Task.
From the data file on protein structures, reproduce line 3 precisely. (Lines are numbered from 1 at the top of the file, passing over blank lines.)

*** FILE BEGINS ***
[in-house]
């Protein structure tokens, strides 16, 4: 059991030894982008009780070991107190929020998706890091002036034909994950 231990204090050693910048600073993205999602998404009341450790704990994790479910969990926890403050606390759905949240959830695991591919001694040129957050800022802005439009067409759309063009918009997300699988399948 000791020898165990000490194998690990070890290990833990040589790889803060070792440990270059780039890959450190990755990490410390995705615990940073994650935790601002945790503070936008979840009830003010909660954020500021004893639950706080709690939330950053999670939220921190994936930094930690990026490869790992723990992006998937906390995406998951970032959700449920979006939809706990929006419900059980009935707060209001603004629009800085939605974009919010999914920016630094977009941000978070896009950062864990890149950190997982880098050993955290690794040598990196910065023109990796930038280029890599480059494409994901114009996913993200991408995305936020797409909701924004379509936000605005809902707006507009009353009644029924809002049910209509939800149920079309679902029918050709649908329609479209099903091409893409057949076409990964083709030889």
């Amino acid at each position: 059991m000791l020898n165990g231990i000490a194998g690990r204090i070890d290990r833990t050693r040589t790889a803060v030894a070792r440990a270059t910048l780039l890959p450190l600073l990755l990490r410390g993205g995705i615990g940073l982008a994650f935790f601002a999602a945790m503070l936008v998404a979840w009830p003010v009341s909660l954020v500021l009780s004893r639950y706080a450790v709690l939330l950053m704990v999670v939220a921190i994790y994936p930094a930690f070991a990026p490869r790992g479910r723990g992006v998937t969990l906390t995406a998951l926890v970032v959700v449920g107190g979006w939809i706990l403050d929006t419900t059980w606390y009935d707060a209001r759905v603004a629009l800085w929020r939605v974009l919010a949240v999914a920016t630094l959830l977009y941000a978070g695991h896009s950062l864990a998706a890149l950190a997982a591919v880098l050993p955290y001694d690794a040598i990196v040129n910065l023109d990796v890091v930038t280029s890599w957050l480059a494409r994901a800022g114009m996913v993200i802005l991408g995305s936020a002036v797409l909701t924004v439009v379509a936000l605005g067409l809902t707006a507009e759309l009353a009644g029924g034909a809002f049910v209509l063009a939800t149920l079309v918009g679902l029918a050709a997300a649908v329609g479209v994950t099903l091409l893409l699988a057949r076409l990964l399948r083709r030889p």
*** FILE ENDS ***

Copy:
């Amino acid at each position: 059991m000791l020898n165990g231990i000490a194998g690990r204090i070890d290990r833990t050693r040589t790889a803060v030894a070792r440990a270059t910048l780039l890959p450190l600073l990755l990490r410390g993205g995705i615990g940073l982008a994650f935790f601002a999602a945790m503070l936008v998404a979840w009830p003010v009341s909660l954020v500021l009780s004893r639950y706080a450790v709690l939330l950053m704990v999670v939220a921190i994790y994936p930094a930690f070991a990026p490869r790992g479910r723990g992006v998937t969990l906390t995406a998951l926890v970032v959700v449920g107190g979006w939809i706990l403050d929006t419900t059980w606390y009935d707060a209001r759905v603004a629009l800085w929020r939605v974009l919010a949240v999914a920016t630094l959830l977009y941000a978070g695991h896009s950062l864990a998706a890149l950190a997982a591919v880098l050993p955290y001694d690794a040598i990196v040129n910065l023109d990796v890091v930038t280029s890599w957050l480059a494409r994901a800022g114009m996913v993200i802005l991408g995305s936020a002036v797409l909701t924004v439009v379509a936000l605005g067409l809902t707006a507009e759309l009353a009644g029924g034909a809002f049910v209509l063009a939800t149920l079309v918009g679902l029918a050709a997300a649908v329609g479209v994950t099903l091409l893409l699988a057949r076409l990964l399948r083709r030889p």